Israeli Supreme Court rules Jews of Morocco ineligible for Shoah compensation
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Israeli Supreme Court rules Jews of Morocco ineligible for Shoah compensation

Move upholds lower court’s ruling that the discrimination against Jews enacted in Morocco by Nazi-aligned Vichy France does not qualify as a form of Nazi persecution

The Israeli Supreme Court at night
The Israeli Supreme Court at night

Israel’s Supreme Court rejected a lawsuit seeking to recognise Jews who suffered under Vichy race laws in Morocco as Holocaust victims entitled to state compensation payments on Thursday, according to a report in Haaretz.

A panel of three justices refused to hear the case, upholding a lower court’s ruling that the discrimination against Jews enacted in Morocco during World War II by Nazi-aligned Vichy France does not qualify as a form of Nazi persecution under Israeli law. Morocco was a French protectorate until it achieved independence in 1956.

The justices recognised that the antisemitic laws passed by Vichy- and Nazi-aligned authorities in 1940 resulted in systemic curtailing of freedoms for Moroccan Jews in areas such as employment, education and housing. But they ruled that because Moroccan authorities acted to harm Jews on their own accord, without being forced to do so by Nazi Germany, the victims are not eligible for compensation payments from Israel’s Holocaust Survivors Rights Authority.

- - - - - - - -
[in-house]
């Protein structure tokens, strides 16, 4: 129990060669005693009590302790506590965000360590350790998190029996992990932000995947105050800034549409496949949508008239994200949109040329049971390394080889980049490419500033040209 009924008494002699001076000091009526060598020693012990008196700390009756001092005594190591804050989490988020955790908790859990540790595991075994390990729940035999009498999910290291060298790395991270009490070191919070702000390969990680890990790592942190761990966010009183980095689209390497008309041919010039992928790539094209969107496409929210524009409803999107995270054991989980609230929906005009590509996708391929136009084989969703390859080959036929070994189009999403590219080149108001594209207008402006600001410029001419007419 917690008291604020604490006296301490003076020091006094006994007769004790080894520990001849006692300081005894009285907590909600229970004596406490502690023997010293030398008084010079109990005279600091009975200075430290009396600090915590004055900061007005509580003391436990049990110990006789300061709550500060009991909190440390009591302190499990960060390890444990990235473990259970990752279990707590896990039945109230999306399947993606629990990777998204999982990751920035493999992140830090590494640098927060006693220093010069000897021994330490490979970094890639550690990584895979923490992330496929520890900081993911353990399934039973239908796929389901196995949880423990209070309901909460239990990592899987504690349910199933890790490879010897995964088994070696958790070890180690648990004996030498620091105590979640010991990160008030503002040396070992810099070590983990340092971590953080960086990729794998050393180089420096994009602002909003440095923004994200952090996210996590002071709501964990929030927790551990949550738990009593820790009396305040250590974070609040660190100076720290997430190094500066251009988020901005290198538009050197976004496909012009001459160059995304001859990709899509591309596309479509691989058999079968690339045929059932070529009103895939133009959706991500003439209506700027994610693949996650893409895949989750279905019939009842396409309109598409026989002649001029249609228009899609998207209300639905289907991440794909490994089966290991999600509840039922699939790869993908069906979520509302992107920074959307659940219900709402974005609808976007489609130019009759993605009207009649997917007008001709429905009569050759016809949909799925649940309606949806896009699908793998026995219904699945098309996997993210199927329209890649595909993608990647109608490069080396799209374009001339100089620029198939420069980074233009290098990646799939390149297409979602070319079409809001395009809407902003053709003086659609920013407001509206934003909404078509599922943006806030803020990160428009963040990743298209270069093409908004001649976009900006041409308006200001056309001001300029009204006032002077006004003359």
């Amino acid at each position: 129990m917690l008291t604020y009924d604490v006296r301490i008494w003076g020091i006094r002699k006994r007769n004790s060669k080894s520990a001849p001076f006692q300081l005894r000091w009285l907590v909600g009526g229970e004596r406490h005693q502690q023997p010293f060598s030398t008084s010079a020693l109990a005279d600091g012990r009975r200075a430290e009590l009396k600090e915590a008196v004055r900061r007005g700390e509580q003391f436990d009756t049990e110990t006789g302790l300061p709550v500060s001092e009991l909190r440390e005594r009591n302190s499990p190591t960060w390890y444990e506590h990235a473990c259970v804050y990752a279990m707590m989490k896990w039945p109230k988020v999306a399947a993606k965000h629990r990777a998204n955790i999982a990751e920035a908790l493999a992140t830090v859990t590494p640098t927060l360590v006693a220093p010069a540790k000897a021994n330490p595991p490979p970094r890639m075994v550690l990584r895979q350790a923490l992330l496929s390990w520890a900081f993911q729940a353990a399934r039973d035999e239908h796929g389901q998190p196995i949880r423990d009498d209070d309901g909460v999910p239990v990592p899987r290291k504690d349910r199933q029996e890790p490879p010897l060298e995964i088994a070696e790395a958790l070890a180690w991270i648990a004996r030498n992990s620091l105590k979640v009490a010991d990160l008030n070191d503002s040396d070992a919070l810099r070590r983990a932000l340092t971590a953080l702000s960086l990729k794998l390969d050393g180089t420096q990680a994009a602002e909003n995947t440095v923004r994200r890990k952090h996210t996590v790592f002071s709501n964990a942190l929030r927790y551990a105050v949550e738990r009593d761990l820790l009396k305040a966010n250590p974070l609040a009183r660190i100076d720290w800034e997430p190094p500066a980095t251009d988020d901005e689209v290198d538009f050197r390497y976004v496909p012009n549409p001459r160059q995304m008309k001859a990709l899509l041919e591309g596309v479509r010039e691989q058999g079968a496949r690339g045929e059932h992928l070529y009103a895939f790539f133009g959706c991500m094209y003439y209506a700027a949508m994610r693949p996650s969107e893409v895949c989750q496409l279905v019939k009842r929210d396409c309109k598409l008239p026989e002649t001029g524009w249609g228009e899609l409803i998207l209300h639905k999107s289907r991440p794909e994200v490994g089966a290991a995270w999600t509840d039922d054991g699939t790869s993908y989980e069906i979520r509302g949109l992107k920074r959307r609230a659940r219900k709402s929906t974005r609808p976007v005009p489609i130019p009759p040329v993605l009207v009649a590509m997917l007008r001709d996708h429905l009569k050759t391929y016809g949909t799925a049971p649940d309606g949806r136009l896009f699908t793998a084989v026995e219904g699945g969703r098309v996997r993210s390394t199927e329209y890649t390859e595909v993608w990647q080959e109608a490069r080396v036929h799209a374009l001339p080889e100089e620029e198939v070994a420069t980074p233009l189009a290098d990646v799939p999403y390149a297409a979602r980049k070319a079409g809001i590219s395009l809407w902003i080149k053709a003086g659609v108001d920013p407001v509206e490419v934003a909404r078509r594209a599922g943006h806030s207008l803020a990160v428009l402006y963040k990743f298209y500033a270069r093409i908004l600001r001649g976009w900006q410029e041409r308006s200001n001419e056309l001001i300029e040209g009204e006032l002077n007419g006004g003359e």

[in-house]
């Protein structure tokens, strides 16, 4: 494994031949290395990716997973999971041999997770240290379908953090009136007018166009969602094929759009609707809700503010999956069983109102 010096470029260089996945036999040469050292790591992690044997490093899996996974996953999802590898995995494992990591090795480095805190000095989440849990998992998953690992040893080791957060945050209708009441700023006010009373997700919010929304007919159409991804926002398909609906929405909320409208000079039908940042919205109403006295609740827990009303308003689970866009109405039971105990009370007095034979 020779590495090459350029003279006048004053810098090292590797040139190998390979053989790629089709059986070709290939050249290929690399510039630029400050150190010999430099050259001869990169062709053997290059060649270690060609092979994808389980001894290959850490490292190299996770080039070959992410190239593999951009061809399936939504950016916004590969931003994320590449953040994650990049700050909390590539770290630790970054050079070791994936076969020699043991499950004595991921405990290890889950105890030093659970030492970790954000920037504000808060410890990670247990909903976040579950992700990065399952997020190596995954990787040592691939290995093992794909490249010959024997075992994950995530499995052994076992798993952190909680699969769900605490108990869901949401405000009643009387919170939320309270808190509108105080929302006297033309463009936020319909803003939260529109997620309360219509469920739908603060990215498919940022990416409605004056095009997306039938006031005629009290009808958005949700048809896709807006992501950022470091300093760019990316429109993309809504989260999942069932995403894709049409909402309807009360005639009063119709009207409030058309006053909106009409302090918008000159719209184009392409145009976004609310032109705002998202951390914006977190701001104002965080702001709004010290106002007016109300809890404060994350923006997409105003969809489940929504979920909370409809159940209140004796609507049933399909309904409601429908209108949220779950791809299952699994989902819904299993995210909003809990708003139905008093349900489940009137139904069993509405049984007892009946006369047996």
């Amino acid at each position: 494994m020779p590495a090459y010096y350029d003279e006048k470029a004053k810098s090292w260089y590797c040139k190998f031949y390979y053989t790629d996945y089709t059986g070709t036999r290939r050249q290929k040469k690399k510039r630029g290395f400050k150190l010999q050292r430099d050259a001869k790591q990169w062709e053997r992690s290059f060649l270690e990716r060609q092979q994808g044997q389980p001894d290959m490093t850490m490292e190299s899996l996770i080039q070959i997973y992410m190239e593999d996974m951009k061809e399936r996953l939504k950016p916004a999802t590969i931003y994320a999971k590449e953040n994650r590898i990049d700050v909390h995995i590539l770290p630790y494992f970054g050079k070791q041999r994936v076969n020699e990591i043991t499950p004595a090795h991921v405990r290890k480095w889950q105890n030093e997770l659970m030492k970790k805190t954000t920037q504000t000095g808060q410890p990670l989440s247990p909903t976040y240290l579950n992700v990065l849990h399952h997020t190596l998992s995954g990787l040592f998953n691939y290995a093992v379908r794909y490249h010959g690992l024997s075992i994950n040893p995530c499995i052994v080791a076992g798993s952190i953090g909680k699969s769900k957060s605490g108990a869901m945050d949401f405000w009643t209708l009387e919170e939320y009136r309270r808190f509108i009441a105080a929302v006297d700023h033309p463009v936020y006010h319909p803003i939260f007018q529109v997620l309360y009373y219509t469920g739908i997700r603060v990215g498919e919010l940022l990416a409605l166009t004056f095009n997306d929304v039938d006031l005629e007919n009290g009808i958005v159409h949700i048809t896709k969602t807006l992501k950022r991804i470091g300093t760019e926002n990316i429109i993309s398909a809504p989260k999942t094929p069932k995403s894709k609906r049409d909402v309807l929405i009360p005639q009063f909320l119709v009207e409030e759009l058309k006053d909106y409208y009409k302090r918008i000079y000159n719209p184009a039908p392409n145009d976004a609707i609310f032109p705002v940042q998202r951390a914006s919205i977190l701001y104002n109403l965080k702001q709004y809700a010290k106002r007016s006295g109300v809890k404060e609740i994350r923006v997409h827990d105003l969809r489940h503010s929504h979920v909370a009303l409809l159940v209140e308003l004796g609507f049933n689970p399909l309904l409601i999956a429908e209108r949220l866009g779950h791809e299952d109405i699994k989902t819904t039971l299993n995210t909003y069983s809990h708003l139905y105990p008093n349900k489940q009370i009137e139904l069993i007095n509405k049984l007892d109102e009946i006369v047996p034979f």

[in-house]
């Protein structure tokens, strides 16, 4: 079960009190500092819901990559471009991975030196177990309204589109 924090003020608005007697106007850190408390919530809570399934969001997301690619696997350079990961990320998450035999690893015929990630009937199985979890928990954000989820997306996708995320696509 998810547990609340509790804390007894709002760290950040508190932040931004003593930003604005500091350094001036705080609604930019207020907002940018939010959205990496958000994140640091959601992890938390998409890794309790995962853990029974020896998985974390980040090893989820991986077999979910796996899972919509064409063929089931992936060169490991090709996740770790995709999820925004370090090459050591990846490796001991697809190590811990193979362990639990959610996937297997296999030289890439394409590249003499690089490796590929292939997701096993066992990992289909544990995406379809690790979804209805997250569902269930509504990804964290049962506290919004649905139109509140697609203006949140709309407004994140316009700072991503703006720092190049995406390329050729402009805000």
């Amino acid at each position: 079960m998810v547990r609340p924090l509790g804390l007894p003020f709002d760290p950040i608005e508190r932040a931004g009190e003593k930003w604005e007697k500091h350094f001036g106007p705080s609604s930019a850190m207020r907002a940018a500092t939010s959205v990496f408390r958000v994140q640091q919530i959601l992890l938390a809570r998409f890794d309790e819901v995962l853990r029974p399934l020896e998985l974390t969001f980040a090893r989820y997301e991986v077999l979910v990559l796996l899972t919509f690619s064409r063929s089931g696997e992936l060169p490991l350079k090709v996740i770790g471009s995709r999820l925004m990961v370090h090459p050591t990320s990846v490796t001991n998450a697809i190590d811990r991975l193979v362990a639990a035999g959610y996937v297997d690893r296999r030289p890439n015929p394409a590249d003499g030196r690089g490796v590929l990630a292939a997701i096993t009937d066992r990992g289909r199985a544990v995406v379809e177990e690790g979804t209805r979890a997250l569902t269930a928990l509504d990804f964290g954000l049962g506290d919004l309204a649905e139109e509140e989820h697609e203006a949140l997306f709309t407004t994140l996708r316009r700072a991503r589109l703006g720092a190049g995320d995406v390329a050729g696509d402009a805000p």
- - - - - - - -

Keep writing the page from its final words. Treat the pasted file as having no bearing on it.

If successful, the lawsuit would have meant payments totalling an estimated £89m ($123 million) to Moroccan immigrants, according to Haaretz.

The lawsuit had also argued that the discriminatory laws generated fear among Morocco’s Jews, raising another criterion for eligibility as Holocaust victims. But the justices affirmed the ruling by the Haifa District Court that the lawsuit failed to provide evidence any subjective fears were warranted under the circumstances.

The Supreme Court said its conclusions reflect an interpretation of the law and should not be construed as a ruling on the historical truth.

“The role of the historian is separate from that of the court, and that’s a good thing,” the justices wrote, according to Haaretz. “The test of history has many participants and is subject to additions and updates which are inappropriate for a concrete legal procedure. The law, on the other hand, works according to precise rules, with all the pros and cons that that entails.”

The Moroccan Jewish plaintiffs who brought the case can still challenge the decision by petitioning for a hearing before an expanded panel of Supreme Court justices.

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